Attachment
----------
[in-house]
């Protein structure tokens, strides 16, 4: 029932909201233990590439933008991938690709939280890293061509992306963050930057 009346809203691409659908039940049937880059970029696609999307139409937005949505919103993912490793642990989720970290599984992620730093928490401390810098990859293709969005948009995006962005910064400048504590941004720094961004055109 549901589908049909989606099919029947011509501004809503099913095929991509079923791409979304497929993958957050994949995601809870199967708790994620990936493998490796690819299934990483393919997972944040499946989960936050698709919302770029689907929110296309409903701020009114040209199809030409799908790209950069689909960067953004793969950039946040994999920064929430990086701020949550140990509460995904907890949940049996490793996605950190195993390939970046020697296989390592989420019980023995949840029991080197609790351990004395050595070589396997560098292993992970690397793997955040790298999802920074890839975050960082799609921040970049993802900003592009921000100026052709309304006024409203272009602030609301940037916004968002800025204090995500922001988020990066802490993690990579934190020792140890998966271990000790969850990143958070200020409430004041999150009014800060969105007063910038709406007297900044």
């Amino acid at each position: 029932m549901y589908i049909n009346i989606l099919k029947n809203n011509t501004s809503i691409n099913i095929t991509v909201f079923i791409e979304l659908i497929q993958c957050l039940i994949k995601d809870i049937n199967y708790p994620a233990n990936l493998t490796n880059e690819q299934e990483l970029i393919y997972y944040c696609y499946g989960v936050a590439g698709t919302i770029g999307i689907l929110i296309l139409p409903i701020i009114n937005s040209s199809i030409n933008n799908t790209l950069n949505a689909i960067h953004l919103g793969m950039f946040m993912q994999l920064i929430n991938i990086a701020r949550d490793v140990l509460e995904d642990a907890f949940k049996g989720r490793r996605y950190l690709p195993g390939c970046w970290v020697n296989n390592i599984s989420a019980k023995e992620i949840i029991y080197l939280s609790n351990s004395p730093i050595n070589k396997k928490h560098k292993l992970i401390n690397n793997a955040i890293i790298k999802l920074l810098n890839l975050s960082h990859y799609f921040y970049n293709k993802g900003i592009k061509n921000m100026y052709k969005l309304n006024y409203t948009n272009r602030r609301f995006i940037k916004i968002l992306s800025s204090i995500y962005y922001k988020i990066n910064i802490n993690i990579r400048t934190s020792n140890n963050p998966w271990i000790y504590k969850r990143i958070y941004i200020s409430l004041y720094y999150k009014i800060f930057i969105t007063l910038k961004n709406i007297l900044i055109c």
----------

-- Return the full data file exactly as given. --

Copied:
[in-house]
């Protein structure tokens, strides 16, 4: 029932909201233990590439933008991938690709939280890293061509992306963050930057 009346809203691409659908039940049937880059970029696609999307139409937005949505919103993912490793642990989720970290599984992620730093928490401390810098990859293709969005948009995006962005910064400048504590941004720094961004055109 549901589908049909989606099919029947011509501004809503099913095929991509079923791409979304497929993958957050994949995601809870199967708790994620990936493998490796690819299934990483393919997972944040499946989960936050698709919302770029689907929110296309409903701020009114040209199809030409799908790209950069689909960067953004793969950039946040994999920064929430990086701020949550140990509460995904907890949940049996490793996605950190195993390939970046020697296989390592989420019980023995949840029991080197609790351990004395050595070589396997560098292993992970690397793997955040790298999802920074890839975050960082799609921040970049993802900003592009921000100026052709309304006024409203272009602030609301940037916004968002800025204090995500922001988020990066802490993690990579934190020792140890998966271990000790969850990143958070200020409430004041999150009014800060969105007063910038709406007297900044």
């Amino acid at each position: 029932m549901y589908i049909n009346i989606l099919k029947n809203n011509t501004s809503i691409n099913i095929t991509v909201f079923i791409e979304l659908i497929q993958c957050l039940i994949k995601d809870i049937n199967y708790p994620a233990n990936l493998t490796n880059e690819q299934e990483l970029i393919y997972y944040c696609y499946g989960v936050a590439g698709t919302i770029g999307i689907l929110i296309l139409p409903i701020i009114n937005s040209s199809i030409n933008n799908t790209l950069n949505a689909i960067h953004l919103g793969m950039f946040m993912q994999l920064i929430n991938i990086a701020r949550d490793v140990l509460e995904d642990a907890f949940k049996g989720r490793r996605y950190l690709p195993g390939c970046w970290v020697n296989n390592i599984s989420a019980k023995e992620i949840i029991y080197l939280s609790n351990s004395p730093i050595n070589k396997k928490h560098k292993l992970i401390n690397n793997a955040i890293i790298k999802l920074l810098n890839l975050s960082h990859y799609f921040y970049n293709k993802g900003i592009k061509n921000m100026y052709k969005l309304n006024y409203t948009n272009r602030r609301f995006i940037k916004i968002l992306s800025s204090i995500y962005y922001k988020i990066n910064i802490n993690i990579r400048t934190s020792n140890n963050p998966w271990i000790y504590k969850r990143i958070y941004i200020s409430l004041y720094y999150k009014i800060f930057i969105t007063l910038k961004n709406i007297l900044i055109c």